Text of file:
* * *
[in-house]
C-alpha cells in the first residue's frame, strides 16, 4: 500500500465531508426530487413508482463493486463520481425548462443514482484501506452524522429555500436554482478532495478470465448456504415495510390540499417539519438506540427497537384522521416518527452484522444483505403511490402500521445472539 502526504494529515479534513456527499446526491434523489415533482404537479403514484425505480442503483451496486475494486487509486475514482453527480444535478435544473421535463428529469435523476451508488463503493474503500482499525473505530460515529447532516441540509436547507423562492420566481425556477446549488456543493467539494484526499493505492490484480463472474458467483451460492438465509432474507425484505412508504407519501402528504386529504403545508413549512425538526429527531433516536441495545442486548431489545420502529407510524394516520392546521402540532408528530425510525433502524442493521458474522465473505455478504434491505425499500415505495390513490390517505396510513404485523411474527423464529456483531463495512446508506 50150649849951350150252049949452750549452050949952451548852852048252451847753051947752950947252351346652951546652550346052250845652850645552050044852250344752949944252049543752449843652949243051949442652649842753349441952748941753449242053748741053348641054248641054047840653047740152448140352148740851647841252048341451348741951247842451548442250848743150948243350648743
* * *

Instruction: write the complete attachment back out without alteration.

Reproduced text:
[in-house]
C-alpha cells in the first residue's frame, strides 16, 4: 500500500465531508426530487413508482463493486463520481425548462443514482484501506452524522429555500436554482478532495478470465448456504415495510390540499417539519438506540427497537384522521416518527452484522444483505403511490402500521445472539 502526504494529515479534513456527499446526491434523489415533482404537479403514484425505480442503483451496486475494486487509486475514482453527480444535478435544473421535463428529469435523476451508488463503493474503500482499525473505530460515529447532516441540509436547507423562492420566481425556477446549488456543493467539494484526499493505492490484480463472474458467483451460492438465509432474507425484505412508504407519501402528504386529504403545508413549512425538526429527531433516536441495545442486548431489545420502529407510524394516520392546521402540532408528530425510525433502524442493521458474522465473505455478504434491505425499500415505495390513490390517505396510513404485523411474527423464529456483531463495512446508506 50150649849951350150252049949452750549452050949952451548852852048252451847753051947752950947252351346652951546652550346052250845652850645552050044852250344752949944252049543752449843652949243051949442652649842753349441952748941753449242053748741053348641054248641054047840653047740152448140352148740851647841252048341451348741951247842451548442250848743150948243350648743